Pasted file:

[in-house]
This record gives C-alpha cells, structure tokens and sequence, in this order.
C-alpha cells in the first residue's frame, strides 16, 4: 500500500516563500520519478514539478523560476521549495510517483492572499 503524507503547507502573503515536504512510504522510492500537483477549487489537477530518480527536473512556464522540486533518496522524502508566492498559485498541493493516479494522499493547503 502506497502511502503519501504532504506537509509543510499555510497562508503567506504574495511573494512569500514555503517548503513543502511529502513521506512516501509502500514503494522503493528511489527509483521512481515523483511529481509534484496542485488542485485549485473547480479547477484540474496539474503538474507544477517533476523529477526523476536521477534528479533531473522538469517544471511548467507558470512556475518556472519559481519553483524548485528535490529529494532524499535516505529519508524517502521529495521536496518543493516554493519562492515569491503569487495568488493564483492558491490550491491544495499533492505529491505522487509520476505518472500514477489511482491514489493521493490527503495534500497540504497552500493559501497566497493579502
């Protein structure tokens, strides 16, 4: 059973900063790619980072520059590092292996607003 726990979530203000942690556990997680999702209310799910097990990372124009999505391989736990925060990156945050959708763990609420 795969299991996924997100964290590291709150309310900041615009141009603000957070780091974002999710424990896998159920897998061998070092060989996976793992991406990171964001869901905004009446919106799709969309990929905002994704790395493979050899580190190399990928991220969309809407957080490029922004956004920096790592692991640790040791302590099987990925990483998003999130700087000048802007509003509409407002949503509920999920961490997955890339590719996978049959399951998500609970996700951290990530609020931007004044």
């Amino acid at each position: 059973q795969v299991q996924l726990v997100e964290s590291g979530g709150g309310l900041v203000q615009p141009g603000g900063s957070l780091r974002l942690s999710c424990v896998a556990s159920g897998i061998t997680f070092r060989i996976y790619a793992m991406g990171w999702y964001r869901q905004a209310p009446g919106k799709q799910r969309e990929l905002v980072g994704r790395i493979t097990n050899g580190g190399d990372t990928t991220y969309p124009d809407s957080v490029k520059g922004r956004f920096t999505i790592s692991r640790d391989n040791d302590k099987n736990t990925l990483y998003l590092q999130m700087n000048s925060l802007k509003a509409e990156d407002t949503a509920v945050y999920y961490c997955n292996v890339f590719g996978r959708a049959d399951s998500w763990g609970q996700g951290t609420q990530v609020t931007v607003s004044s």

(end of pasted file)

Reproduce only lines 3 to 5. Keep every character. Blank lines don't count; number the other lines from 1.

C-alpha cells in the first residue's frame, strides 16, 4: 500500500516563500520519478514539478523560476521549495510517483492572499 503524507503547507502573503515536504512510504522510492500537483477549487489537477530518480527536473512556464522540486533518496522524502508566492498559485498541493493516479494522499493547503 502506497502511502503519501504532504506537509509543510499555510497562508503567506504574495511573494512569500514555503517548503513543502511529502513521506512516501509502500514503494522503493528511489527509483521512481515523483511529481509534484496542485488542485485549485473547480479547477484540474496539474503538474507544477517533476523529477526523476536521477534528479533531473522538469517544471511548467507558470512556475518556472519559481519553483524548485528535490529529494532524499535516505529519508524517502521529495521536496518543493516554493519562492515569491503569487495568488493564483492558491490550491491544495499533492505529491505522487509520476505518472500514477489511482491514489493521493490527503495534500497540504497552500493559501497566497493579502
């Protein structure tokens, strides 16, 4: 059973900063790619980072520059590092292996607003 726990979530203000942690556990997680999702209310799910097990990372124009999505391989736990925060990156945050959708763990609420 795969299991996924997100964290590291709150309310900041615009141009603000957070780091974002999710424990896998159920897998061998070092060989996976793992991406990171964001869901905004009446919106799709969309990929905002994704790395493979050899580190190399990928991220969309809407957080490029922004956004920096790592692991640790040791302590099987990925990483998003999130700087000048802007509003509409407002949503509920999920961490997955890339590719996978049959399951998500609970996700951290990530609020931007004044």
């Amino acid at each position: 059973q795969v299991q996924l726990v997100e964290s590291g979530g709150g309310l900041v203000q615009p141009g603000g900063s957070l780091r974002l942690s999710c424990v896998a556990s159920g897998i061998t997680f070092r060989i996976y790619a793992m991406g990171w999702y964001r869901q905004a209310p009446g919106k799709q799910r969309e990929l905002v980072g994704r790395i493979t097990n050899g580190g190399d990372t990928t991220y969309p124009d809407s957080v490029k520059g922004r956004f920096t999505i790592s692991r640790d391989n040791d302590k099987n736990t990925l990483y998003l590092q999130m700087n000048s925060l802007k509003a509409e990156d407002t949503a509920v945050y999920y961490c997955n292996v890339f590719g996978r959708a049959d399951s998500w763990g609970q996700g951290t609420q990530v609020t931007v607003s004044s």